As I have argued at greater length elsewhere, our primary objective as secularists should be to bring about a secular society, that is, one in which public policy is free of religious influence and discussions and decisions about public policy are based entirely on secular considerations. This is an achievable goal, at least in the developed world. Furthermore, it’s a goal that does not require us to convert all or even most of the religious. We only have to ensure that a critical mass of people support the concept of a secular society, whether they are religious or not.

If religion were truly a private matter—well, then, it would be a private matter. I don’t think we should be that concerned about people having beliefs or engaging in practices that are not rationally grounded, if in fact those beliefs or practices do not result in conduct harmful to others.

People have false beliefs about many things; people have commitments that cannot be rationally justified; people spend their time in activities that to others may seem a waste of time. In most cases, this is not a cause for concern.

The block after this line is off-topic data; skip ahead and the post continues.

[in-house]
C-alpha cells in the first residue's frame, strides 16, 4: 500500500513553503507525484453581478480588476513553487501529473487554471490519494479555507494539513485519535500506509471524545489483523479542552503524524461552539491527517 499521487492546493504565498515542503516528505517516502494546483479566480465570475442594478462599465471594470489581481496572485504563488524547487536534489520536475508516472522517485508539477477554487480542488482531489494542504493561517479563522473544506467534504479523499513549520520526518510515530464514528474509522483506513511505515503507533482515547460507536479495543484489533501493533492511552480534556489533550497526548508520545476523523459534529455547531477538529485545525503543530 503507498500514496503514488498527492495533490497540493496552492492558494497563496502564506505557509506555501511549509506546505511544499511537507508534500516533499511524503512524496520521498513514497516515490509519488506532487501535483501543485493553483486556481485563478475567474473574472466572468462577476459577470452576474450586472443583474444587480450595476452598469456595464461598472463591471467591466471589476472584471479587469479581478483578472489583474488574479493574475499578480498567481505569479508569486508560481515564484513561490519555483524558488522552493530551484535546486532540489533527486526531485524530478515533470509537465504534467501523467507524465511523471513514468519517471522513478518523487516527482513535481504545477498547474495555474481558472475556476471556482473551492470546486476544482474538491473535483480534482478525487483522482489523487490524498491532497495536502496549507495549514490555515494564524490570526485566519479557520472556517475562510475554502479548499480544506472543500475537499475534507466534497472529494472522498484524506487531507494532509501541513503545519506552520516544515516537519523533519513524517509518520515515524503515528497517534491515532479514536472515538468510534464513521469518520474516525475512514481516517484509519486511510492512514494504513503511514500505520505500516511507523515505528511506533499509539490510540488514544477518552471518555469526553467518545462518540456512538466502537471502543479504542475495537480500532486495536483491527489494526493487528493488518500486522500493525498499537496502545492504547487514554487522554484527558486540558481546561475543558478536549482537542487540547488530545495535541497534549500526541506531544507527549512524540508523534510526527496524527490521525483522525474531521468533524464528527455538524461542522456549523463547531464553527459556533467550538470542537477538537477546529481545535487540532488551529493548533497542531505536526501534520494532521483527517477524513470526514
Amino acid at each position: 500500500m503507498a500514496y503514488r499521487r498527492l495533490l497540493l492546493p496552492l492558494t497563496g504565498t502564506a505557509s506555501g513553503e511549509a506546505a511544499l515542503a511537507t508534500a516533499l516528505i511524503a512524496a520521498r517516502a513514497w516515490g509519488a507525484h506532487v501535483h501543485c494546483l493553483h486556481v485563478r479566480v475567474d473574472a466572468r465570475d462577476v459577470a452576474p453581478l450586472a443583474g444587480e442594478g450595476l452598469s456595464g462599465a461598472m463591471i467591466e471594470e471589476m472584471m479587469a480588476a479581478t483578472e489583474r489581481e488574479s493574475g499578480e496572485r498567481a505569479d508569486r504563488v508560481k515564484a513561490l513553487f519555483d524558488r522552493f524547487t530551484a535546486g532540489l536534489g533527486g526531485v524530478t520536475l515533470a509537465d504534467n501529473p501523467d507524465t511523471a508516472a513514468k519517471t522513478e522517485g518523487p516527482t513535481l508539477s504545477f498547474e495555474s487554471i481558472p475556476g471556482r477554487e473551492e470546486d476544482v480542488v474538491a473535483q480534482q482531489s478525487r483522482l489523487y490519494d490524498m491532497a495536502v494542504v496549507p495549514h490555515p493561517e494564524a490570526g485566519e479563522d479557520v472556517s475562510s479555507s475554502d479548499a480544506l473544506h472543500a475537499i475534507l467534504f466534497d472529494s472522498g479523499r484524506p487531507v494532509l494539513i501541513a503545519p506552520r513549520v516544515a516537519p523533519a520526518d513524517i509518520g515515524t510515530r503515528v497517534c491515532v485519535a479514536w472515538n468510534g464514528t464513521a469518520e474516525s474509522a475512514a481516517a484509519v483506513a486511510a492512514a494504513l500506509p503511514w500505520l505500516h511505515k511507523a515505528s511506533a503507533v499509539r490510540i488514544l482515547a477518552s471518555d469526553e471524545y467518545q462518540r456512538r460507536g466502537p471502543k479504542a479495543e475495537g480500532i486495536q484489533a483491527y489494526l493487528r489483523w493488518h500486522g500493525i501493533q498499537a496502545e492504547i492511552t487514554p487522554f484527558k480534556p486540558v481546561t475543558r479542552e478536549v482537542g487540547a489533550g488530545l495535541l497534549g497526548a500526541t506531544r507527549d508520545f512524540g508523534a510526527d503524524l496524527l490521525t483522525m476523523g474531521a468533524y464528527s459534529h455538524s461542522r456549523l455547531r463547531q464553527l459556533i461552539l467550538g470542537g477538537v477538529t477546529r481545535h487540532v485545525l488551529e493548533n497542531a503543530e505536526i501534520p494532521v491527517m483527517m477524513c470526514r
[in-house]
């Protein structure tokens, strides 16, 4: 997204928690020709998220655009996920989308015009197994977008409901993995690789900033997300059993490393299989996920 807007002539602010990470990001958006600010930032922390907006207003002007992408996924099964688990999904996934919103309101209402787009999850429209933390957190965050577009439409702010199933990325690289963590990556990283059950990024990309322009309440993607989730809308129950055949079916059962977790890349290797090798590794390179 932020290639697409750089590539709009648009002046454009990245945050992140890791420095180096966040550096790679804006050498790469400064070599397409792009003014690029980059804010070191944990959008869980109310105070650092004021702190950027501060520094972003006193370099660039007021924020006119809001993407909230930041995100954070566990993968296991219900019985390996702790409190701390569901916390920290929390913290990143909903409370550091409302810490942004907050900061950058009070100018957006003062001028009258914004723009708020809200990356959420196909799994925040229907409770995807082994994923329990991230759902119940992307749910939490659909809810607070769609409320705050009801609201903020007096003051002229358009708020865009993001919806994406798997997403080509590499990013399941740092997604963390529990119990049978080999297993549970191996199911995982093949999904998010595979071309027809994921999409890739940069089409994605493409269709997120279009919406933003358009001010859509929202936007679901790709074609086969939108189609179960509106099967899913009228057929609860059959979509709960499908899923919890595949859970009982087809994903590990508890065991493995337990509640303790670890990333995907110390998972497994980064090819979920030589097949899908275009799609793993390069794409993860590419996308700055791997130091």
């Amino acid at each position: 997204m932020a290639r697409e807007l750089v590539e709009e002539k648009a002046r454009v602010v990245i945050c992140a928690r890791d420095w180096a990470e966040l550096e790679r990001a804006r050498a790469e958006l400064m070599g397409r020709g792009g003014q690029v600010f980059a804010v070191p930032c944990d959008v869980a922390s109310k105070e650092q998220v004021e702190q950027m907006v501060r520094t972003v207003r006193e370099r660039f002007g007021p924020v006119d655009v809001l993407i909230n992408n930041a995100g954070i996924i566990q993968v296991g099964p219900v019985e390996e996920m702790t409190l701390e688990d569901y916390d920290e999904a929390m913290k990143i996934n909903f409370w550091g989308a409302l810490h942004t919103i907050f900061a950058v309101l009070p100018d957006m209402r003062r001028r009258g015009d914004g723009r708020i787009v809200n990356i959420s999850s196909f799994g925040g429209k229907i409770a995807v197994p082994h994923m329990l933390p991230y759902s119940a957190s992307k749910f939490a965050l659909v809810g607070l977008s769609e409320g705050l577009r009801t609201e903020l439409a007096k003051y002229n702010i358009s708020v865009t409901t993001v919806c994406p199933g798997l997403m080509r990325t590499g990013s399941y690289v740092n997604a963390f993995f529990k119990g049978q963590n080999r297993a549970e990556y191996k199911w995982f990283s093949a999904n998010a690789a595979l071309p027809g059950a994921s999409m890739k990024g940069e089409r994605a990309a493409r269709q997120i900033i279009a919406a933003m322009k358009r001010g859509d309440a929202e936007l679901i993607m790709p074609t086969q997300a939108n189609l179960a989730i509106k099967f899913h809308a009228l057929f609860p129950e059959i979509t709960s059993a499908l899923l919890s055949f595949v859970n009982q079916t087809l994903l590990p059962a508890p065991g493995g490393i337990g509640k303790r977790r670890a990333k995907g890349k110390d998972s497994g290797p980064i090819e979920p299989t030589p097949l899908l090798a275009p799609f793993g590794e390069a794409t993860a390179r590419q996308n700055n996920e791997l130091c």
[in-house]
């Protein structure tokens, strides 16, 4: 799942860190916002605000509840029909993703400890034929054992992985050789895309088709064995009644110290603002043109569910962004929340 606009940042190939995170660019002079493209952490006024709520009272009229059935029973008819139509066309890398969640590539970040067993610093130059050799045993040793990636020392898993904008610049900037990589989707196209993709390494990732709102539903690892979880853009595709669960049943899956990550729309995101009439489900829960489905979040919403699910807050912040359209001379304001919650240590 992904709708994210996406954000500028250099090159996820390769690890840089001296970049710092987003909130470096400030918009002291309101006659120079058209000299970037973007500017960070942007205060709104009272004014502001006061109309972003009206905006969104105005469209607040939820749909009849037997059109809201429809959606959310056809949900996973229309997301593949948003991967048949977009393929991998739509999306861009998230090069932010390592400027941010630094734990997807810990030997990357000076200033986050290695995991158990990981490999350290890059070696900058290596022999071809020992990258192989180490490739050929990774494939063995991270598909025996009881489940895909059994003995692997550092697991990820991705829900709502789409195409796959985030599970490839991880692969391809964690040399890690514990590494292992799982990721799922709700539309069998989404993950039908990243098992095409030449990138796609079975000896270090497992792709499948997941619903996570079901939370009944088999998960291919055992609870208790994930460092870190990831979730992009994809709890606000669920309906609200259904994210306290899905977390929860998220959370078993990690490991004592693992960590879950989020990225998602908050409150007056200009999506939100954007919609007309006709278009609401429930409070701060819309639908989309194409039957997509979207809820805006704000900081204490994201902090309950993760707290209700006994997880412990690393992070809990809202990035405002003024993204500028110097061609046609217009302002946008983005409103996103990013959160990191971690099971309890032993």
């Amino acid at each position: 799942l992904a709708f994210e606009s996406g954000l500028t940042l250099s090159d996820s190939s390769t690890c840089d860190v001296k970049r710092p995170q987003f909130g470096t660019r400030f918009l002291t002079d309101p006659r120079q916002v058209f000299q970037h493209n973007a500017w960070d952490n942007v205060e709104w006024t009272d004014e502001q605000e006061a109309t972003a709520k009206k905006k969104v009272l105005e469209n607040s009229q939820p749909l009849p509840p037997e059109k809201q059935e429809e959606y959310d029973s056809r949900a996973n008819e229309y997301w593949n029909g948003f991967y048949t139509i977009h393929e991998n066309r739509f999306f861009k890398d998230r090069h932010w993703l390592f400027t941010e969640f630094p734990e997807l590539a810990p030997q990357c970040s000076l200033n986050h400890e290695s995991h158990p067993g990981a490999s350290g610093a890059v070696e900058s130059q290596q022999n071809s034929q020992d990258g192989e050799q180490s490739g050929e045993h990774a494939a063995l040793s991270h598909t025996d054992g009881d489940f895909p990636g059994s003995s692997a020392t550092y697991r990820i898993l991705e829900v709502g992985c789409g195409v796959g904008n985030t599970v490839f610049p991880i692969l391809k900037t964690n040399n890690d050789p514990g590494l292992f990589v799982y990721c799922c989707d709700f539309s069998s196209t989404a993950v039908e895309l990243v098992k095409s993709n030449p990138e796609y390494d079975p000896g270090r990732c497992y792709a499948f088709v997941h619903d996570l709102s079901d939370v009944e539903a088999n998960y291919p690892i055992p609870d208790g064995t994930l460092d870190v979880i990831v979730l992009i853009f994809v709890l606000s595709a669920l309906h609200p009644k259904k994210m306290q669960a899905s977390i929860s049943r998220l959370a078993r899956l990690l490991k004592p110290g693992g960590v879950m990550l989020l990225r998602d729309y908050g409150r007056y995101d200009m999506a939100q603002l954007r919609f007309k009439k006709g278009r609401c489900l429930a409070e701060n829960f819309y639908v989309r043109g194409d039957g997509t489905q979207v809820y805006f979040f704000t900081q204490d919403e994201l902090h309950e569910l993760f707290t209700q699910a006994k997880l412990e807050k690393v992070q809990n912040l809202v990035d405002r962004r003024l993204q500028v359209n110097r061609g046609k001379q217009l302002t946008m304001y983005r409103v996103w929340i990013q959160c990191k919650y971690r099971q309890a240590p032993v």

This brings me to spectator sports, in particular baseball. After the conference, I took a two-day mini vacation, taking advantage of being in Florida to catch a couple of spring training games of the team I follow, the Philadelphia Phillies. But while watching the games I thought about the observations made by Myers and Stenger. (Yes, even while on vacation, I’m working for you.) This is what occurred to me: For most fans of a particular professional sports team, there is no good reason for them to root for that particular team. The notion that a professional sports team somehow “represents” the inhabitants of particular city is just nonsense. It always was so, but the absurdity of this notion is even more apparent in an era of free agency, when players jump from team-to-team in search of the biggest paycheck. Unless one obtains some economic benefit from a team (for example, you may make money selling hot dogs), there is no good reason to support a particular team. A win by your team is not somehow a vicarious victory for you. (And full disclosure: I do not have any special connection to the city of Philadelphia, so in my case, my support for the Phillies can’t even make use of the “home town” pretense.)

But many people do support particular teams in the absence of any good reason to do so, and their dedication to the team is no less real despite the absence for any rational justification. Trust me, I’m a fan; I know.